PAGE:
Government to ask Queen to suspend parliament
The Privy Council, instructed by Boris Johnson’s government, will ask the Queen to suspend parliament today.
As reported in The Telegraph, MPs are likely to meet from the 2nd to the 10th of September, with Johnson’s government asking parliament to be suspended after this point until October 14th.
Following the period of suspension, parliament would return with a Queen’s Speech in which the government will lay out its plans for its tenure.
If parliament is indeed suspended between these dates it will limit the time MPs have to try and stop a no-deal Brexit.
A Downing Street source told the BBC: “It’s time a new government and new PM set out a plan for the country after we leave the EU.”
Immediate reaction to this news has been polarised.
James Cleverley, the Conservative Party Chairman, said the plan was merely for “Government to hold a Queen’s Speech, just as all new Government’s do.”
Opposition MPs, particularly those who oppose a no-deal Brexit, responded with outrage.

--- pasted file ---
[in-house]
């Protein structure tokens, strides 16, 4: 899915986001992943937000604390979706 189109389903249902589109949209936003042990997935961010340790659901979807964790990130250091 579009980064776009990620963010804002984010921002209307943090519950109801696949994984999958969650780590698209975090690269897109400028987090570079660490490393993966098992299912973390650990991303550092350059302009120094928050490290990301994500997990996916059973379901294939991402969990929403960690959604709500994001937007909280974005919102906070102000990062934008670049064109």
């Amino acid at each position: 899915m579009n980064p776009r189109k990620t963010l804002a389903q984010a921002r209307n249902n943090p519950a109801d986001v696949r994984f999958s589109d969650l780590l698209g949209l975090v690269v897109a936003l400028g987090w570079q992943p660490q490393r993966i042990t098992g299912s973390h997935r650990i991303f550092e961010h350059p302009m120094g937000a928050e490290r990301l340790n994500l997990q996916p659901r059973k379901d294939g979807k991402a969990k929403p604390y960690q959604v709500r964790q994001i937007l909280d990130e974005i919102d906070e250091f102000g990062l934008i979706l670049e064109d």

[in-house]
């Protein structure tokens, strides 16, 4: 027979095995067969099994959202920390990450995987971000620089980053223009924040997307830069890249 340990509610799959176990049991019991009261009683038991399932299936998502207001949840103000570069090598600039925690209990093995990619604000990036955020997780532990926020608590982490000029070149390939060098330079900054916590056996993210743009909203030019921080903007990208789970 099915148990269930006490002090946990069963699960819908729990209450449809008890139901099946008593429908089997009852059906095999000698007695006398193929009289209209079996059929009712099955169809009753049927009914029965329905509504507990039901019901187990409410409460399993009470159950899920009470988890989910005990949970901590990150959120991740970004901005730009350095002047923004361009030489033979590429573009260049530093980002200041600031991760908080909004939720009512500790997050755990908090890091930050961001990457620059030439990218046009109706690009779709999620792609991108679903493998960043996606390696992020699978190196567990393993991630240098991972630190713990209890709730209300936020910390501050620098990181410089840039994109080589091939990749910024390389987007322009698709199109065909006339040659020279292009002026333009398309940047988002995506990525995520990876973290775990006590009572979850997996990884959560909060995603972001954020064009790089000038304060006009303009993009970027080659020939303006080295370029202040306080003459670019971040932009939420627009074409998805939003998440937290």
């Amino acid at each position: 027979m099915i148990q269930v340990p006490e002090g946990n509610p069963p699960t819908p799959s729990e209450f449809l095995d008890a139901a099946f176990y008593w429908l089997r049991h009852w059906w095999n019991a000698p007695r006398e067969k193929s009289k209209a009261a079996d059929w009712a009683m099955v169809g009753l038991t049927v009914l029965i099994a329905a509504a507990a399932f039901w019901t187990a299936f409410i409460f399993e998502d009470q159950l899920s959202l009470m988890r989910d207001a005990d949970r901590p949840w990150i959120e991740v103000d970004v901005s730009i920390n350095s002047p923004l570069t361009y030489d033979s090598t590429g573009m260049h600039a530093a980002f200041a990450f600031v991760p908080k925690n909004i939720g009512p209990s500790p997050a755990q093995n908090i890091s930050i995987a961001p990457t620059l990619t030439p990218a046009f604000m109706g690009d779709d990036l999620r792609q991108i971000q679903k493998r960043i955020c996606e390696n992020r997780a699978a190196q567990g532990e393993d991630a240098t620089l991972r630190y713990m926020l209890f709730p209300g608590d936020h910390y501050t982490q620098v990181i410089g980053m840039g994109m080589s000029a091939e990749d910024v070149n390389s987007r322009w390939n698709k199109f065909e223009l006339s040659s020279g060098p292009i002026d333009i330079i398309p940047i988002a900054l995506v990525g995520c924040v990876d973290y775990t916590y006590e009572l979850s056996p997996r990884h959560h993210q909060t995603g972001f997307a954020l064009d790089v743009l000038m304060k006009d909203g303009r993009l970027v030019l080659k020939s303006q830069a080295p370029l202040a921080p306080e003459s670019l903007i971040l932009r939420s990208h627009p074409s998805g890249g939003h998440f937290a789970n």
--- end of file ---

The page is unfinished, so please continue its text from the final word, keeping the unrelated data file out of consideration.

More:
Tom Watson, the Labour deputy leader, described the move as an “utterly scandalous affront to our democracy” and Nicola Sturgeon, Scotland’s First Minister, said “today will go down in history as a dark one indeed for UK democracy.”
While suspending parliament prior to a Queen’s Speech is not unusual, prorogation generally happens once a year in Spring to end a parliamentary session - the specific timing of this move that has caused consternation.
A break had already been planned for party conference season but this move has extended the time away, with parliament returning on October 14th rather than the 7th of the month, and has reduced the amount of time before the October 31st Brexit deadline.
It is now likely that the only available time for MPs to block no-deal will be in the early weeks of September.